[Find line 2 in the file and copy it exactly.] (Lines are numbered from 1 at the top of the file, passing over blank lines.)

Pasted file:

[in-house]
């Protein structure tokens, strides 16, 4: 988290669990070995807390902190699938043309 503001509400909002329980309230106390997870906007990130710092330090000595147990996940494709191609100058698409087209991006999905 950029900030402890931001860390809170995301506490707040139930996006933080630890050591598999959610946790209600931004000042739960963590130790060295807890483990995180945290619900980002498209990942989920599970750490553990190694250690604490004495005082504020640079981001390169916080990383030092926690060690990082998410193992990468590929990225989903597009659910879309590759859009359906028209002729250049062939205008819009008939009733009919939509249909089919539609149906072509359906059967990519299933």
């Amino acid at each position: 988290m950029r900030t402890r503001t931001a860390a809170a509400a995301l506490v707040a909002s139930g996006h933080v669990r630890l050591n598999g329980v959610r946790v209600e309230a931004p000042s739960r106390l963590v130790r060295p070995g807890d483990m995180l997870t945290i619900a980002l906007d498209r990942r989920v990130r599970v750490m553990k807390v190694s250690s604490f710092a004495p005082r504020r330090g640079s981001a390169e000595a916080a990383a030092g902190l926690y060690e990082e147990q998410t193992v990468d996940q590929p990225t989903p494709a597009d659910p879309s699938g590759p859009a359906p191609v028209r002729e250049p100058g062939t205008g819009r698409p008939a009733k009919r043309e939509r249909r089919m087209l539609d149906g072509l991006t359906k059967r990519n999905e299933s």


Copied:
């Protein structure tokens, strides 16, 4: 988290669990070995807390902190699938043309 503001509400909002329980309230106390997870906007990130710092330090000595147990996940494709191609100058698409087209991006999905 950029900030402890931001860390809170995301506490707040139930996006933080630890050591598999959610946790209600931004000042739960963590130790060295807890483990995180945290619900980002498209990942989920599970750490553990190694250690604490004495005082504020640079981001390169916080990383030092926690060690990082998410193992990468590929990225989903597009659910879309590759859009359906028209002729250049062939205008819009008939009733009919939509249909089919539609149906072509359906059967990519299933």